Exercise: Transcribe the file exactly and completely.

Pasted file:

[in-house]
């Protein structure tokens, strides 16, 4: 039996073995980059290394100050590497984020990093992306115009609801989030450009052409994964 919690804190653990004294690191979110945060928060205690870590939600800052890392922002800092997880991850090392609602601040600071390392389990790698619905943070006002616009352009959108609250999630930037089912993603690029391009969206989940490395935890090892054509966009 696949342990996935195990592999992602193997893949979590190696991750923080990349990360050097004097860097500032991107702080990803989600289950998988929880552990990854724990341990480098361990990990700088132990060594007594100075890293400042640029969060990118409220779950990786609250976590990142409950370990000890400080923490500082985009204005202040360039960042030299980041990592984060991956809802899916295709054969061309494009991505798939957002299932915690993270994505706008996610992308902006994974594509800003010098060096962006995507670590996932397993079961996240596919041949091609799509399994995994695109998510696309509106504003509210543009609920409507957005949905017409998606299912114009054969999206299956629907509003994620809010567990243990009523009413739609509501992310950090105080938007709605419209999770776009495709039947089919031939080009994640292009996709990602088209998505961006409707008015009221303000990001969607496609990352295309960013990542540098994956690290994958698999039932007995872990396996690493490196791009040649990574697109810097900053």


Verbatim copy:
[in-house]
């Protein structure tokens, strides 16, 4: 039996073995980059290394100050590497984020990093992306115009609801989030450009052409994964 919690804190653990004294690191979110945060928060205690870590939600800052890392922002800092997880991850090392609602601040600071390392389990790698619905943070006002616009352009959108609250999630930037089912993603690029391009969206989940490395935890090892054509966009 696949342990996935195990592999992602193997893949979590190696991750923080990349990360050097004097860097500032991107702080990803989600289950998988929880552990990854724990341990480098361990990990700088132990060594007594100075890293400042640029969060990118409220779950990786609250976590990142409950370990000890400080923490500082985009204005202040360039960042030299980041990592984060991956809802899916295709054969061309494009991505798939957002299932915690993270994505706008996610992308902006994974594509800003010098060096962006995507670590996932397993079961996240596919041949091609799509399994995994695109998510696309509106504003509210543009609920409507957005949905017409998606299912114009054969999206299956629907509003994620809010567990243990009523009413739609509501992310950090105080938007709605419209999770776009495709039947089919031939080009994640292009996709990602088209998505961006409707008015009221303000990001969607496609990352295309960013990542540098994956690290994958698999039932007995872990396996690493490196791009040649990574697109810097900053």